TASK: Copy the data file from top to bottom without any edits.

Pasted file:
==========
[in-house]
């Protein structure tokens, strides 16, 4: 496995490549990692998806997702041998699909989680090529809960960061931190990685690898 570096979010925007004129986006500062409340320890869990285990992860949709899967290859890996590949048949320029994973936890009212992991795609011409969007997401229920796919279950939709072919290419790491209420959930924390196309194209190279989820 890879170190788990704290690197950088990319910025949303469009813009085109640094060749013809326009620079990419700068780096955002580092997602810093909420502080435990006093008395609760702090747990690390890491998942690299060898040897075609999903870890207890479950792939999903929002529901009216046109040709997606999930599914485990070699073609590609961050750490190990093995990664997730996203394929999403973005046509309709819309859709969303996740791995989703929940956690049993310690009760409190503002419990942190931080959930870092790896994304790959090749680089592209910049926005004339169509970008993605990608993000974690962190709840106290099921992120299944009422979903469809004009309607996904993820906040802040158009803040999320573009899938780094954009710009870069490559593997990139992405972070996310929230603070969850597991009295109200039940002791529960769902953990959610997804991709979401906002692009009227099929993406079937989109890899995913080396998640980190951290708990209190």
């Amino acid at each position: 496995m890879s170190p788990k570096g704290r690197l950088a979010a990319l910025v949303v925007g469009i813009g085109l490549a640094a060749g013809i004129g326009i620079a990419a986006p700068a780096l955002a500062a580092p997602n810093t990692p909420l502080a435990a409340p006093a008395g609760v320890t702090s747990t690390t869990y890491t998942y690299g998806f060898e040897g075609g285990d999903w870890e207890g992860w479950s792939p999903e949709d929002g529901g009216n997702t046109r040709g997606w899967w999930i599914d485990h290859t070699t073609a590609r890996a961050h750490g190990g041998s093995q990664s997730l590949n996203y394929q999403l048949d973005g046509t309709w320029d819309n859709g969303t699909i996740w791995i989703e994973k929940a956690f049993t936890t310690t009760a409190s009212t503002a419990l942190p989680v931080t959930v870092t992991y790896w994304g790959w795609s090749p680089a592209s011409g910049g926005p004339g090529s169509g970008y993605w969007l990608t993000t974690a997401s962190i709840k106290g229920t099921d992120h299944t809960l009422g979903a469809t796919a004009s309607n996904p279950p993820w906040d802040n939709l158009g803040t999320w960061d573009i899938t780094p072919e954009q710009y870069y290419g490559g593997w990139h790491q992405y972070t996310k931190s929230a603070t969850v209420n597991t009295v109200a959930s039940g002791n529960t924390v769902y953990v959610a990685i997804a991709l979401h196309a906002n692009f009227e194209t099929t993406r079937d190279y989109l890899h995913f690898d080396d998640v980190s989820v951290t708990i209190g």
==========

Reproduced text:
[in-house]
């Protein structure tokens, strides 16, 4: 496995490549990692998806997702041998699909989680090529809960960061931190990685690898 570096979010925007004129986006500062409340320890869990285990992860949709899967290859890996590949048949320029994973936890009212992991795609011409969007997401229920796919279950939709072919290419790491209420959930924390196309194209190279989820 890879170190788990704290690197950088990319910025949303469009813009085109640094060749013809326009620079990419700068780096955002580092997602810093909420502080435990006093008395609760702090747990690390890491998942690299060898040897075609999903870890207890479950792939999903929002529901009216046109040709997606999930599914485990070699073609590609961050750490190990093995990664997730996203394929999403973005046509309709819309859709969303996740791995989703929940956690049993310690009760409190503002419990942190931080959930870092790896994304790959090749680089592209910049926005004339169509970008993605990608993000974690962190709840106290099921992120299944009422979903469809004009309607996904993820906040802040158009803040999320573009899938780094954009710009870069490559593997990139992405972070996310929230603070969850597991009295109200039940002791529960769902953990959610997804991709979401906002692009009227099929993406079937989109890899995913080396998640980190951290708990209190």
């Amino acid at each position: 496995m890879s170190p788990k570096g704290r690197l950088a979010a990319l910025v949303v925007g469009i813009g085109l490549a640094a060749g013809i004129g326009i620079a990419a986006p700068a780096l955002a500062a580092p997602n810093t990692p909420l502080a435990a409340p006093a008395g609760v320890t702090s747990t690390t869990y890491t998942y690299g998806f060898e040897g075609g285990d999903w870890e207890g992860w479950s792939p999903e949709d929002g529901g009216n997702t046109r040709g997606w899967w999930i599914d485990h290859t070699t073609a590609r890996a961050h750490g190990g041998s093995q990664s997730l590949n996203y394929q999403l048949d973005g046509t309709w320029d819309n859709g969303t699909i996740w791995i989703e994973k929940a956690f049993t936890t310690t009760a409190s009212t503002a419990l942190p989680v931080t959930v870092t992991y790896w994304g790959w795609s090749p680089a592209s011409g910049g926005p004339g090529s169509g970008y993605w969007l990608t993000t974690a997401s962190i709840k106290g229920t099921d992120h299944t809960l009422g979903a469809t796919a004009s309607n996904p279950p993820w906040d802040n939709l158009g803040t999320w960061d573009i899938t780094p072919e954009q710009y870069y290419g490559g593997w990139h790491q992405y972070t996310k931190s929230a603070t969850v209420n597991t009295v109200a959930s039940g002791n529960t924390v769902y953990v959610a990685i997804a991709l979401h196309a906002n692009f009227e194209t099929t993406r079937d190279y989109l890899h995913f690898d080396d998640v980190s989820v951290t708990i209190g």